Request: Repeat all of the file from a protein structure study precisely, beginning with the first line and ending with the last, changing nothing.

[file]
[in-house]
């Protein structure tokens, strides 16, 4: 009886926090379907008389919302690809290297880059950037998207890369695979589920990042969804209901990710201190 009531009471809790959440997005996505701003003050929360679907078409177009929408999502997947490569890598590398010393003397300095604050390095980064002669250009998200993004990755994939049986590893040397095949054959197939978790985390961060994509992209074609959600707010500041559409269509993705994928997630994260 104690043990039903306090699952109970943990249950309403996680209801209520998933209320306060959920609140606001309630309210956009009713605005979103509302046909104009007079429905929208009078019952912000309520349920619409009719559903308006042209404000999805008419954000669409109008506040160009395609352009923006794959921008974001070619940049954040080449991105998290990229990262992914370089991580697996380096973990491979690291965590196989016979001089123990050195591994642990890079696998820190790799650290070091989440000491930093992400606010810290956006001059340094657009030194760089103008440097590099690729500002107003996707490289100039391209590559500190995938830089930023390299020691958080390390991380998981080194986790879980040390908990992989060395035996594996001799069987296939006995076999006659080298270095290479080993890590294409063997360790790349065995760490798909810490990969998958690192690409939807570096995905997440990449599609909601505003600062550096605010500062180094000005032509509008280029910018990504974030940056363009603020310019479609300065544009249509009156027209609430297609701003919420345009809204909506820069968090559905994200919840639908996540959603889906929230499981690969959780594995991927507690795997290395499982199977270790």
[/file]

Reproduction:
[in-house]
């Protein structure tokens, strides 16, 4: 009886926090379907008389919302690809290297880059950037998207890369695979589920990042969804209901990710201190 009531009471809790959440997005996505701003003050929360679907078409177009929408999502997947490569890598590398010393003397300095604050390095980064002669250009998200993004990755994939049986590893040397095949054959197939978790985390961060994509992209074609959600707010500041559409269509993705994928997630994260 104690043990039903306090699952109970943990249950309403996680209801209520998933209320306060959920609140606001309630309210956009009713605005979103509302046909104009007079429905929208009078019952912000309520349920619409009719559903308006042209404000999805008419954000669409109008506040160009395609352009923006794959921008974001070619940049954040080449991105998290990229990262992914370089991580697996380096973990491979690291965590196989016979001089123990050195591994642990890079696998820190790799650290070091989440000491930093992400606010810290956006001059340094657009030194760089103008440097590099690729500002107003996707490289100039391209590559500190995938830089930023390299020691958080390390991380998981080194986790879980040390908990992989060395035996594996001799069987296939006995076999006659080298270095290479080993890590294409063997360790790349065995760490798909810490990969998958690192690409939807570096995905997440990449599609909601505003600062550096605010500062180094000005032509509008280029910018990504974030940056363009603020310019479609300065544009249509009156027209609430297609701003919420345009809204909506820069968090559905994200919840639908996540959603889906929230499981690969959780594995991927507690795997290395499982199977270790």